Below are sets of images from (bad) data in need of each potential kind of flip, as well as a (good) data which has been properly flipped. From left to right, columns show the following tractographic views of the same data set: fronto-coronal WB; supero-axial WB; supero-axial ROI (spherical mask located in the genu and anterior cingulum bundle):

good: no relative flip

../_images/UNFLIPPED_2.jpg ../_images/UNFLIPPED_1.jpg ../_images/UNFLIPPED_3.jpg

bad: flipped x

../_images/FLIPPED_X_2.jpg ../_images/FLIPPED_X_1.jpg ../_images/FLIPPED_X_3.jpg

bad: flipped y

../_images/FLIPPED_Y_2.jpg ../_images/FLIPPED_Y_1.jpg ../_images/FLIPPED_Y_3.jpg

bad: flipped z

../_images/FLIPPED_Z_2.jpg ../_images/FLIPPED_Z_1.jpg ../_images/FLIPPED_Z_3.jpg

As seen above, several of the badly flipped sets have (among other detrimental features) variously missing corpus callosum/genu/splenium/cingulate tracts, poor WB coverage, and oddly spiking (blue) tracts in the superior region (known as the bad hair day effect). In practice, the y-flip might be the least obvious to detect at first glance, but several features are different– for instance, the genu and splenium are missing. The badly flipped images are in contrast with the nice, full quasi-cauliflower that is the well flipped set in the top row.

7.3.3. Using @GradFlipTest

The Question: How do you know what is the correct flip for your data?

The Answer: Check how the whole-brain tracking looks for each of the four possibilities: x-flip, y-flip, z-flip and none. Whichever one is clearly the best is correct. (And yes, there should be a clear winner– if not, one might have to look at other things, like DICOM conversion, etc.)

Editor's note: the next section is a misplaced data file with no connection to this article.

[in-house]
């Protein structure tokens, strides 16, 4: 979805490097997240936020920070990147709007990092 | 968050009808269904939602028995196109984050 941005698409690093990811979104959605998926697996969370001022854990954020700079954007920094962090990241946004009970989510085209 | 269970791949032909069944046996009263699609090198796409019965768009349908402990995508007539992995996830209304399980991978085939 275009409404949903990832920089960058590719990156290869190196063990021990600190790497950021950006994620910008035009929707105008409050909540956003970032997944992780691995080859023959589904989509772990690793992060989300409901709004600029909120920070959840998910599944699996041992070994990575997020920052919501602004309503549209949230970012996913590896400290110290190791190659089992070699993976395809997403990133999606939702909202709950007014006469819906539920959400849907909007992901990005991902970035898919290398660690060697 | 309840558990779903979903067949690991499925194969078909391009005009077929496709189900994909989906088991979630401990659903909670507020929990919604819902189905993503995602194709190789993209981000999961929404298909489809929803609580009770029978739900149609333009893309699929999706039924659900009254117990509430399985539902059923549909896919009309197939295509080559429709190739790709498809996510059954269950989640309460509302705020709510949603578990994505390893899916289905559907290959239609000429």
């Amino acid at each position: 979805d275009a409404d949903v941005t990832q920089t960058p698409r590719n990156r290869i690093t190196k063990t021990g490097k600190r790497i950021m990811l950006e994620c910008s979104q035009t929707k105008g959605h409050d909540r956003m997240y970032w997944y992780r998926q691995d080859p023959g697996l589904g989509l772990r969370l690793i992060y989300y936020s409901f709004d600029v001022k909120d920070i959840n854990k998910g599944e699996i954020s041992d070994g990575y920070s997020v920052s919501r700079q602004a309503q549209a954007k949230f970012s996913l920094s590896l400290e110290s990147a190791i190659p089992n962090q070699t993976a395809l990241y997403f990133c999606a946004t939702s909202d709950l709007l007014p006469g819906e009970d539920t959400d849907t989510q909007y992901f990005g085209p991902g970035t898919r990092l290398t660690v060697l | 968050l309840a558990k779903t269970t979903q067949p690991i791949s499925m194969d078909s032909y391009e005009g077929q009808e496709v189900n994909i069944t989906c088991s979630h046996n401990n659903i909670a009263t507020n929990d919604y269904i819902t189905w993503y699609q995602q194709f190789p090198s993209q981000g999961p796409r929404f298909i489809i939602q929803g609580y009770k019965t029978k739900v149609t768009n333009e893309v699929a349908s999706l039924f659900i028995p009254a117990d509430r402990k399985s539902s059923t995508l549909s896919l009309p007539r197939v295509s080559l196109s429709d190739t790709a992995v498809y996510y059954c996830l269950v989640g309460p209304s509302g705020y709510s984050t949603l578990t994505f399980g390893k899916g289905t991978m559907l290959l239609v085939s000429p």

The Function: In order to provide “The Answer” (or at least “an” answer), @GradFlipTest exists to automatically perform all of the whole brain tracking tests and count up the results; it even helps users look at results for additional verification. One provides @GradFlipTest with the DWIs + gradient information, and then:

  • tensors are fit

  • tracking is performed with each possible flip (x, y, z and none)

  • numbers of long tracts is calculated

  • and based on the relative numbers of tracts, there should be a clear winner from the possible options

  • users are prompted to look at the results with suma commands that are displayed in the terminal

  • the best guess is dumped into a file, for scriptability.

Once the correct flip is known, one can put this information into 1dDW_Grad_o_Mat++ (or even some of the newer fat_proc* functions described in the tutorial pages, “FATCAT: DWI {Pre-pre-, Pre-, Post-pre}processing”), which contains switches to flip each component (even if one is using matrix formats instead of gradients, these apply): -flip_x, -flip_y, and -flip_z (default is just “no flip”, but there actually is an explicit option for this, -no_flip, which might seem useless but actually makes scripting easier).


Anecdotally, it seems that data from Siemens scanners often requires a -flip_y when brought into AFNI. However, it is always worth checking for yourself at the start of a study.


At present, DWIs processed using TORTOISE v3.0 seem to often require a -flip_z when brought into AFNI. However, always check for yourself!.

Example commands:

  • This is an example of taking a DWI dset (“buddi.nii”) and a TORTOISE-style b*-matrix (“buddi.bmtxt”) after running their DR_BUDDI program, and testing for flips:

    @GradFlipTest                           \
        -in_dwi       buddi.nii               \
        -in_col_matT  buddi.bmtxt             \